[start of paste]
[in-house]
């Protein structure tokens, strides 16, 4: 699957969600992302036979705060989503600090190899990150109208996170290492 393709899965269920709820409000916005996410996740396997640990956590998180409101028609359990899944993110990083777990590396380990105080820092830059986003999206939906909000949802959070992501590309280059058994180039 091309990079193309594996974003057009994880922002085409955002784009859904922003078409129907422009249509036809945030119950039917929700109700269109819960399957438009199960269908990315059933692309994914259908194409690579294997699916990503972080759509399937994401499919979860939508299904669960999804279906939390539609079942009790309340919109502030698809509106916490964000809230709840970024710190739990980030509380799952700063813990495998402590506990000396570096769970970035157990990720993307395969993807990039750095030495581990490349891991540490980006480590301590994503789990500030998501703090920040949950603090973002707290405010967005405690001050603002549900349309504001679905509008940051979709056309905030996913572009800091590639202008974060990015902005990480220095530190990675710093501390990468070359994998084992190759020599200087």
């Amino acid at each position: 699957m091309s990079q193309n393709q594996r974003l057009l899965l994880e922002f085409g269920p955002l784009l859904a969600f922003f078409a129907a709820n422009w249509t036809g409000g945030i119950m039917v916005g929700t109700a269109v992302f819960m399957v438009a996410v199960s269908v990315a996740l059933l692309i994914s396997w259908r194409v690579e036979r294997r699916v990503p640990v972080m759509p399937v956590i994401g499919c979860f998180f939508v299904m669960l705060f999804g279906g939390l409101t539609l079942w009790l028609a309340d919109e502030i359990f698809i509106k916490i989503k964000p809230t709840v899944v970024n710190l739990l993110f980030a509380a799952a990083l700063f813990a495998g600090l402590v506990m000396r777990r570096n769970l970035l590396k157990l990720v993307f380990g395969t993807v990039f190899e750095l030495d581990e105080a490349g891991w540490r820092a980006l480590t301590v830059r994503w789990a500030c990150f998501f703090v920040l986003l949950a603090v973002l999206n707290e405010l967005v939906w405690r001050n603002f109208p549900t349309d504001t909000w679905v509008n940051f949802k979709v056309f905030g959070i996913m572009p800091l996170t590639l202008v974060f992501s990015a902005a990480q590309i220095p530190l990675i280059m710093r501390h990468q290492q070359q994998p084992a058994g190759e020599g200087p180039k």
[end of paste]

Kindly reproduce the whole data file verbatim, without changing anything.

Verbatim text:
[in-house]
């Protein structure tokens, strides 16, 4: 699957969600992302036979705060989503600090190899990150109208996170290492 393709899965269920709820409000916005996410996740396997640990956590998180409101028609359990899944993110990083777990590396380990105080820092830059986003999206939906909000949802959070992501590309280059058994180039 091309990079193309594996974003057009994880922002085409955002784009859904922003078409129907422009249509036809945030119950039917929700109700269109819960399957438009199960269908990315059933692309994914259908194409690579294997699916990503972080759509399937994401499919979860939508299904669960999804279906939390539609079942009790309340919109502030698809509106916490964000809230709840970024710190739990980030509380799952700063813990495998402590506990000396570096769970970035157990990720993307395969993807990039750095030495581990490349891991540490980006480590301590994503789990500030998501703090920040949950603090973002707290405010967005405690001050603002549900349309504001679905509008940051979709056309905030996913572009800091590639202008974060990015902005990480220095530190990675710093501390990468070359994998084992190759020599200087």
């Amino acid at each position: 699957m091309s990079q193309n393709q594996r974003l057009l899965l994880e922002f085409g269920p955002l784009l859904a969600f922003f078409a129907a709820n422009w249509t036809g409000g945030i119950m039917v916005g929700t109700a269109v992302f819960m399957v438009a996410v199960s269908v990315a996740l059933l692309i994914s396997w259908r194409v690579e036979r294997r699916v990503p640990v972080m759509p399937v956590i994401g499919c979860f998180f939508v299904m669960l705060f999804g279906g939390l409101t539609l079942w009790l028609a309340d919109e502030i359990f698809i509106k916490i989503k964000p809230t709840v899944v970024n710190l739990l993110f980030a509380a799952a990083l700063f813990a495998g600090l402590v506990m000396r777990r570096n769970l970035l590396k157990l990720v993307f380990g395969t993807v990039f190899e750095l030495d581990e105080a490349g891991w540490r820092a980006l480590t301590v830059r994503w789990a500030c990150f998501f703090v920040l986003l949950a603090v973002l999206n707290e405010l967005v939906w405690r001050n603002f109208p549900t349309d504001t909000w679905v509008n940051f949802k979709v056309f905030g959070i996913m572009p800091l996170t590639l202008v974060f992501s990015a902005a990480q590309i220095p530190l990675i280059m710093r501390h990468q290492q070359q994998p084992a058994g190759e020599g200087p180039k």